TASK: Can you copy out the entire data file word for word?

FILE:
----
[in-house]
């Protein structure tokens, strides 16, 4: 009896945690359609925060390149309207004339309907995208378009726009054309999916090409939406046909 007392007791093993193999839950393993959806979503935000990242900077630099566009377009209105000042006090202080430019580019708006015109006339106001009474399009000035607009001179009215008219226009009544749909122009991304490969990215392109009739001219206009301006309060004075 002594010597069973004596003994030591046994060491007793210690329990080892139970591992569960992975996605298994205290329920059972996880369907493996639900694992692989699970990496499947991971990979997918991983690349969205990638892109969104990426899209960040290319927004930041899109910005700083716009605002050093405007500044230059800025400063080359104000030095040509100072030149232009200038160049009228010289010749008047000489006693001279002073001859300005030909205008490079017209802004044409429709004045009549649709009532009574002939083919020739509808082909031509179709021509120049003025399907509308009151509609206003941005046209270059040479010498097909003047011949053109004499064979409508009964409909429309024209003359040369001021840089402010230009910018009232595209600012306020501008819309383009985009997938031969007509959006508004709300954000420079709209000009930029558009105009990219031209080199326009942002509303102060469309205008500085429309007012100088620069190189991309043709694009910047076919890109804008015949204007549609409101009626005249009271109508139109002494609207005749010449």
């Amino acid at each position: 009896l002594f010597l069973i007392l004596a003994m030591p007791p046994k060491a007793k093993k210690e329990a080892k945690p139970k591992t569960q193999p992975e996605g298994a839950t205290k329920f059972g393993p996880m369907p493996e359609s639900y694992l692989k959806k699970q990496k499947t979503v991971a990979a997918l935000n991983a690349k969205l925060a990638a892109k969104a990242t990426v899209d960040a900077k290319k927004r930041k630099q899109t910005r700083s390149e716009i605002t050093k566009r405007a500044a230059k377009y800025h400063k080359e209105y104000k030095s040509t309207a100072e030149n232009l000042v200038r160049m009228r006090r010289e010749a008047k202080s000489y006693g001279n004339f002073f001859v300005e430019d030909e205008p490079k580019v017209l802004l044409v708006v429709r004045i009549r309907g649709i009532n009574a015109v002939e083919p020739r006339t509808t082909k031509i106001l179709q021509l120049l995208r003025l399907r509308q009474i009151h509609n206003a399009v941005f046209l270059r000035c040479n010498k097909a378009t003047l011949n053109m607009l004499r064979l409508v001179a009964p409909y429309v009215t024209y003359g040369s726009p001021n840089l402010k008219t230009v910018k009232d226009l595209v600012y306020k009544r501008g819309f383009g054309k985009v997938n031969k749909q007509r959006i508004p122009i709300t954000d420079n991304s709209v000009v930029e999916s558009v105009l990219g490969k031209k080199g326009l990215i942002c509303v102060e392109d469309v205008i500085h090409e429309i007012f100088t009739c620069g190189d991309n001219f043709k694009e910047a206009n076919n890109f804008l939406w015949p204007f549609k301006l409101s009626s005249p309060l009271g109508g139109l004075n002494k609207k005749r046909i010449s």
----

[in-house]
């Protein structure tokens, strides 16, 4: 009896945690359609925060390149309207004339309907995208378009726009054309999916090409939406046909 007392007791093993193999839950393993959806979503935000990242900077630099566009377009209105000042006090202080430019580019708006015109006339106001009474399009000035607009001179009215008219226009009544749909122009991304490969990215392109009739001219206009301006309060004075 002594010597069973004596003994030591046994060491007793210690329990080892139970591992569960992975996605298994205290329920059972996880369907493996639900694992692989699970990496499947991971990979997918991983690349969205990638892109969104990426899209960040290319927004930041899109910005700083716009605002050093405007500044230059800025400063080359104000030095040509100072030149232009200038160049009228010289010749008047000489006693001279002073001859300005030909205008490079017209802004044409429709004045009549649709009532009574002939083919020739509808082909031509179709021509120049003025399907509308009151509609206003941005046209270059040479010498097909003047011949053109004499064979409508009964409909429309024209003359040369001021840089402010230009910018009232595209600012306020501008819309383009985009997938031969007509959006508004709300954000420079709209000009930029558009105009990219031209080199326009942002509303102060469309205008500085429309007012100088620069190189991309043709694009910047076919890109804008015949204007549609409101009626005249009271109508139109002494609207005749010449």
């Amino acid at each position: 009896l002594f010597l069973i007392l004596a003994m030591p007791p046994k060491a007793k093993k210690e329990a080892k945690p139970k591992t569960q193999p992975e996605g298994a839950t205290k329920f059972g393993p996880m369907p493996e359609s639900y694992l692989k959806k699970q990496k499947t979503v991971a990979a997918l935000n991983a690349k969205l925060a990638a892109k969104a990242t990426v899209d960040a900077k290319k927004r930041k630099q899109t910005r700083s390149e716009i605002t050093k566009r405007a500044a230059k377009y800025h400063k080359e209105y104000k030095s040509t309207a100072e030149n232009l000042v200038r160049m009228r006090r010289e010749a008047k202080s000489y006693g001279n004339f002073f001859v300005e430019d030909e205008p490079k580019v017209l802004l044409v708006v429709r004045i009549r309907g649709i009532n009574a015109v002939e083919p020739r006339t509808t082909k031509i106001l179709q021509l120049l995208r003025l399907r509308q009474i009151h509609n206003a399009v941005f046209l270059r000035c040479n010498k097909a378009t003047l011949n053109m607009l004499r064979l409508v001179a009964p409909y429309v009215t024209y003359g040369s726009p001021n840089l402010k008219t230009v910018k009232d226009l595209v600012y306020k009544r501008g819309f383009g054309k985009v997938n031969k749909q007509r959006i508004p122009i709300t954000d420079n991304s709209v000009v930029e999916s558009v105009l990219g490969k031209k080199g326009l990215i942002c509303v102060e392109d469309v205008i500085h090409e429309i007012f100088t009739c620069g190189d991309n001219f043709k694009e910047a206009n076919n890109f804008l939406w015949p204007f549609k301006l409101s009626s005249p309060l009271g109508g139109l004075n002494k609207k005749r046909i010449s």